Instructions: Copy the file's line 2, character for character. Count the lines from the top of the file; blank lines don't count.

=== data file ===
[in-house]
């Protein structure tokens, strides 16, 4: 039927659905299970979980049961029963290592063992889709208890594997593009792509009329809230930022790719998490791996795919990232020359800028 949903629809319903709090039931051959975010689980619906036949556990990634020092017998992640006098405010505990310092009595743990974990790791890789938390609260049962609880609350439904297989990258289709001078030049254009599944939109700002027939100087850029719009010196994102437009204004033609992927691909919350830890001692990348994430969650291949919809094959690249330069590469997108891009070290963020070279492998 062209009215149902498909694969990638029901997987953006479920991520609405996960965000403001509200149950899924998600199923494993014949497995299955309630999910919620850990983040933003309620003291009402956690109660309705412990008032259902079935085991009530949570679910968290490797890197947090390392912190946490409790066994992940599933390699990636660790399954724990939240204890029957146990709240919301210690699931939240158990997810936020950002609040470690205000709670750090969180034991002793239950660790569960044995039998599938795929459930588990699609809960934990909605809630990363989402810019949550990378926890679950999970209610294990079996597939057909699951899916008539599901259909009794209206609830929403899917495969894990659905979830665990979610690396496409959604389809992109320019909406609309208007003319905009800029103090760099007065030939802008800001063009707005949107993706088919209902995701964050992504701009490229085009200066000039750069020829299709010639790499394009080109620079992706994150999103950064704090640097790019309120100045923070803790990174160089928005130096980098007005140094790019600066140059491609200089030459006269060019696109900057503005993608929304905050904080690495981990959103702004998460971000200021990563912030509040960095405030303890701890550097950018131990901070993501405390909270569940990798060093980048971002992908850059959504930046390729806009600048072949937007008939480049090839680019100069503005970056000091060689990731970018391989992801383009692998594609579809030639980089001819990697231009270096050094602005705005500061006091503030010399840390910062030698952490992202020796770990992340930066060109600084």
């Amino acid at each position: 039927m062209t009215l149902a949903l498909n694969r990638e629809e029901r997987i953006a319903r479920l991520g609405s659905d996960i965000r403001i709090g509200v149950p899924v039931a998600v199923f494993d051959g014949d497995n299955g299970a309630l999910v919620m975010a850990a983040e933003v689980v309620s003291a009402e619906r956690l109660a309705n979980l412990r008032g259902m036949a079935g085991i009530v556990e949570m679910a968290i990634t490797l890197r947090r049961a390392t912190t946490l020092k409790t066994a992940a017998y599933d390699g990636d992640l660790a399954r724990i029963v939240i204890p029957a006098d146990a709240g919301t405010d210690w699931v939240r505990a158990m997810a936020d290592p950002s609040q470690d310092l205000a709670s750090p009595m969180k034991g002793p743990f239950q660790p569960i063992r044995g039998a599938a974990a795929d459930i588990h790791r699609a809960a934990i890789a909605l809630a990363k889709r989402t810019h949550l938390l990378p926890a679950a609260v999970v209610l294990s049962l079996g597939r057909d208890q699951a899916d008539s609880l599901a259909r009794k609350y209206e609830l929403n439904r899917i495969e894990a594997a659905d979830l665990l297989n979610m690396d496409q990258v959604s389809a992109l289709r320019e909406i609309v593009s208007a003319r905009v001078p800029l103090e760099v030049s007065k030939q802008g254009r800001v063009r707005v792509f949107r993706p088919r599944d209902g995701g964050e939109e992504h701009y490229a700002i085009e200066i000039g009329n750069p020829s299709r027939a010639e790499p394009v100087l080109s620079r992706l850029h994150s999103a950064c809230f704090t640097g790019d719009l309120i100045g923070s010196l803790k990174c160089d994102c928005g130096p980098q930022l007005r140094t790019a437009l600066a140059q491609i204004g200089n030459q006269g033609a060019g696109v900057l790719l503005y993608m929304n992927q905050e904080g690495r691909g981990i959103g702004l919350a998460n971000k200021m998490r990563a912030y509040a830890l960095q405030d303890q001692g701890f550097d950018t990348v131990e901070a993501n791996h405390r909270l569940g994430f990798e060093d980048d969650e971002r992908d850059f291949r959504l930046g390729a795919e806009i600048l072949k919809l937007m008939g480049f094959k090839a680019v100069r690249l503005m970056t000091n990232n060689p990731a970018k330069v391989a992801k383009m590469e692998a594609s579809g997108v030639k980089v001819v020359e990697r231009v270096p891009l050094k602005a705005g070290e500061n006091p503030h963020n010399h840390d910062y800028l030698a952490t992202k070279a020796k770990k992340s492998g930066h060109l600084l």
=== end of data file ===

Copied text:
């Protein structure tokens, strides 16, 4: 039927659905299970979980049961029963290592063992889709208890594997593009792509009329809230930022790719998490791996795919990232020359800028 949903629809319903709090039931051959975010689980619906036949556990990634020092017998992640006098405010505990310092009595743990974990790791890789938390609260049962609880609350439904297989990258289709001078030049254009599944939109700002027939100087850029719009010196994102437009204004033609992927691909919350830890001692990348994430969650291949919809094959690249330069590469997108891009070290963020070279492998 062209009215149902498909694969990638029901997987953006479920991520609405996960965000403001509200149950899924998600199923494993014949497995299955309630999910919620850990983040933003309620003291009402956690109660309705412990008032259902079935085991009530949570679910968290490797890197947090390392912190946490409790066994992940599933390699990636660790399954724990939240204890029957146990709240919301210690699931939240158990997810936020950002609040470690205000709670750090969180034991002793239950660790569960044995039998599938795929459930588990699609809960934990909605809630990363989402810019949550990378926890679950999970209610294990079996597939057909699951899916008539599901259909009794209206609830929403899917495969894990659905979830665990979610690396496409959604389809992109320019909406609309208007003319905009800029103090760099007065030939802008800001063009707005949107993706088919209902995701964050992504701009490229085009200066000039750069020829299709010639790499394009080109620079992706994150999103950064704090640097790019309120100045923070803790990174160089928005130096980098007005140094790019600066140059491609200089030459006269060019696109900057503005993608929304905050904080690495981990959103702004998460971000200021990563912030509040960095405030303890701890550097950018131990901070993501405390909270569940990798060093980048971002992908850059959504930046390729806009600048072949937007008939480049090839680019100069503005970056000091060689990731970018391989992801383009692998594609579809030639980089001819990697231009270096050094602005705005500061006091503030010399840390910062030698952490992202020796770990992340930066060109600084």